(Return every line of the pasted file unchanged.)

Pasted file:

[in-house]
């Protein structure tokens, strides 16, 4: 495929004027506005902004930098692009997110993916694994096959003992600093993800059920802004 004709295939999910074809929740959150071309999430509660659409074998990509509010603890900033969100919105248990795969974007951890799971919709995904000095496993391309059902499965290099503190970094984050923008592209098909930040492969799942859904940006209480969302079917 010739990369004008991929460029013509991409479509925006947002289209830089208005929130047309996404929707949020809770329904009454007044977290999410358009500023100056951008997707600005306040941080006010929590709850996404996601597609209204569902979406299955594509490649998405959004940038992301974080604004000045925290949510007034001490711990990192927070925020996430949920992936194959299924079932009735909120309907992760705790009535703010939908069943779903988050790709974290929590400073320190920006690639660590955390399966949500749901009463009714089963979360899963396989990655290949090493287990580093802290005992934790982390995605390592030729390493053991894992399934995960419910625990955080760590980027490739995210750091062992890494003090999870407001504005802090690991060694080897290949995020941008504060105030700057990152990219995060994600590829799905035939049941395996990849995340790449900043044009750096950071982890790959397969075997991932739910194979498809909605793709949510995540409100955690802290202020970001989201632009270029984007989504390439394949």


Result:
[in-house]
């Protein structure tokens, strides 16, 4: 495929004027506005902004930098692009997110993916694994096959003992600093993800059920802004 004709295939999910074809929740959150071309999430509660659409074998990509509010603890900033969100919105248990795969974007951890799971919709995904000095496993391309059902499965290099503190970094984050923008592209098909930040492969799942859904940006209480969302079917 010739990369004008991929460029013509991409479509925006947002289209830089208005929130047309996404929707949020809770329904009454007044977290999410358009500023100056951008997707600005306040941080006010929590709850996404996601597609209204569902979406299955594509490649998405959004940038992301974080604004000045925290949510007034001490711990990192927070925020996430949920992936194959299924079932009735909120309907992760705790009535703010939908069943779903988050790709974290929590400073320190920006690639660590955390399966949500749901009463009714089963979360899963396989990655290949090493287990580093802290005992934790982390995605390592030729390493053991894992399934995960419910625990955080760590980027490739995210750091062992890494003090999870407001504005802090690991060694080897290949995020941008504060105030700057990152990219995060994600590829799905035939049941395996990849995340790449900043044009750096950071982890790959397969075997991932739910194979498809909605793709949510995540409100955690802290202020970001989201632009270029984007989504390439394949």